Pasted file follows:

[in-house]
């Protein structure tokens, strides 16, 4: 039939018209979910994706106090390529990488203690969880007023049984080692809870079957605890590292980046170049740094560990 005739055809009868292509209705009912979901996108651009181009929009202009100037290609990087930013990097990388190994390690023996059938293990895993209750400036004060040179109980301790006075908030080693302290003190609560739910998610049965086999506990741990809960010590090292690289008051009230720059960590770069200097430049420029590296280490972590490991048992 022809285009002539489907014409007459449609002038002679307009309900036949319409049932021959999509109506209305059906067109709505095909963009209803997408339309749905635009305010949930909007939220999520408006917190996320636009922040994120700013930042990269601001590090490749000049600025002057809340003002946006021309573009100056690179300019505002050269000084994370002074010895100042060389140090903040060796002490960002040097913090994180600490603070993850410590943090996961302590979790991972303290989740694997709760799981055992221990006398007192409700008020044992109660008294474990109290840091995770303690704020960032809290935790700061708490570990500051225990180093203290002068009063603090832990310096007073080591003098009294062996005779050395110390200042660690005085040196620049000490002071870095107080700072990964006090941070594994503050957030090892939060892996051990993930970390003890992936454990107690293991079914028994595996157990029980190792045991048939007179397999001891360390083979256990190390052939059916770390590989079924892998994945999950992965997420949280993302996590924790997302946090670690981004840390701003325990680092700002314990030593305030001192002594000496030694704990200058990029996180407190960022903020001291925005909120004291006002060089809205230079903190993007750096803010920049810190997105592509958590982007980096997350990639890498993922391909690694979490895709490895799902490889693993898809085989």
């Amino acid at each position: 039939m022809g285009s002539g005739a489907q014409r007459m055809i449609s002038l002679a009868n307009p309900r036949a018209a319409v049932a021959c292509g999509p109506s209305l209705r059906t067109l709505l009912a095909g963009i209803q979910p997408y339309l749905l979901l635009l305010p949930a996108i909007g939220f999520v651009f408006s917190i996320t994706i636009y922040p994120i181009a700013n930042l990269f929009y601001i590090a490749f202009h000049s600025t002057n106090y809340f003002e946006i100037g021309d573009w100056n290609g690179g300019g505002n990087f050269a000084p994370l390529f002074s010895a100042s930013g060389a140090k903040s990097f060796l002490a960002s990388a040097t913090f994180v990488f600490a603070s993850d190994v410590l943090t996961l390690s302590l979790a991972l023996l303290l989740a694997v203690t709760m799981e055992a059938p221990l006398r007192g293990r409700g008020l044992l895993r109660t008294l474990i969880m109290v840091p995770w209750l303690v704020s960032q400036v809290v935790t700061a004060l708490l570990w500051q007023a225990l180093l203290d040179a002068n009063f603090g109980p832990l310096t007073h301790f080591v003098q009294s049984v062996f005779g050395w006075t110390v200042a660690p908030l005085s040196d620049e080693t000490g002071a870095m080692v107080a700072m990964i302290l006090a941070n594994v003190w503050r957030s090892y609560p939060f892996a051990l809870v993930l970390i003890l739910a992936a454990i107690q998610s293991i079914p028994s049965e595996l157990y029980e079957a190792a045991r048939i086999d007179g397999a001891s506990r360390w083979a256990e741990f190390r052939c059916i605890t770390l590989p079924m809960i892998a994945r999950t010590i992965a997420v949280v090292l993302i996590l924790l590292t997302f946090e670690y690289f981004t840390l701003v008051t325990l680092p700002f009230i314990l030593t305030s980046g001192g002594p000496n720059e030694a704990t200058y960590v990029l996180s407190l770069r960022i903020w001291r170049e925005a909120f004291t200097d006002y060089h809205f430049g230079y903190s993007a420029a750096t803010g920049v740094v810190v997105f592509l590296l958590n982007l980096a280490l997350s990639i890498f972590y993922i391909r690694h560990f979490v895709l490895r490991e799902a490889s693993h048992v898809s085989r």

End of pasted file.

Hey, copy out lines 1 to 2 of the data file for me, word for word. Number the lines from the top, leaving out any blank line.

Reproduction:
[in-house]
């Protein structure tokens, strides 16, 4: 039939018209979910994706106090390529990488203690969880007023049984080692809870079957605890590292980046170049740094560990 005739055809009868292509209705009912979901996108651009181009929009202009100037290609990087930013990097990388190994390690023996059938293990895993209750400036004060040179109980301790006075908030080693302290003190609560739910998610049965086999506990741990809960010590090292690289008051009230720059960590770069200097430049420029590296280490972590490991048992 022809285009002539489907014409007459449609002038002679307009309900036949319409049932021959999509109506209305059906067109709505095909963009209803997408339309749905635009305010949930909007939220999520408006917190996320636009922040994120700013930042990269601001590090490749000049600025002057809340003002946006021309573009100056690179300019505002050269000084994370002074010895100042060389140090903040060796002490960002040097913090994180600490603070993850410590943090996961302590979790991972303290989740694997709760799981055992221990006398007192409700008020044992109660008294474990109290840091995770303690704020960032809290935790700061708490570990500051225990180093203290002068009063603090832990310096007073080591003098009294062996005779050395110390200042660690005085040196620049000490002071870095107080700072990964006090941070594994503050957030090892939060892996051990993930970390003890992936454990107690293991079914028994595996157990029980190792045991048939007179397999001891360390083979256990190390052939059916770390590989079924892998994945999950992965997420949280993302996590924790997302946090670690981004840390701003325990680092700002314990030593305030001192002594000496030694704990200058990029996180407190960022903020001291925005909120004291006002060089809205230079903190993007750096803010920049810190997105592509958590982007980096997350990639890498993922391909690694979490895709490895799902490889693993898809085989």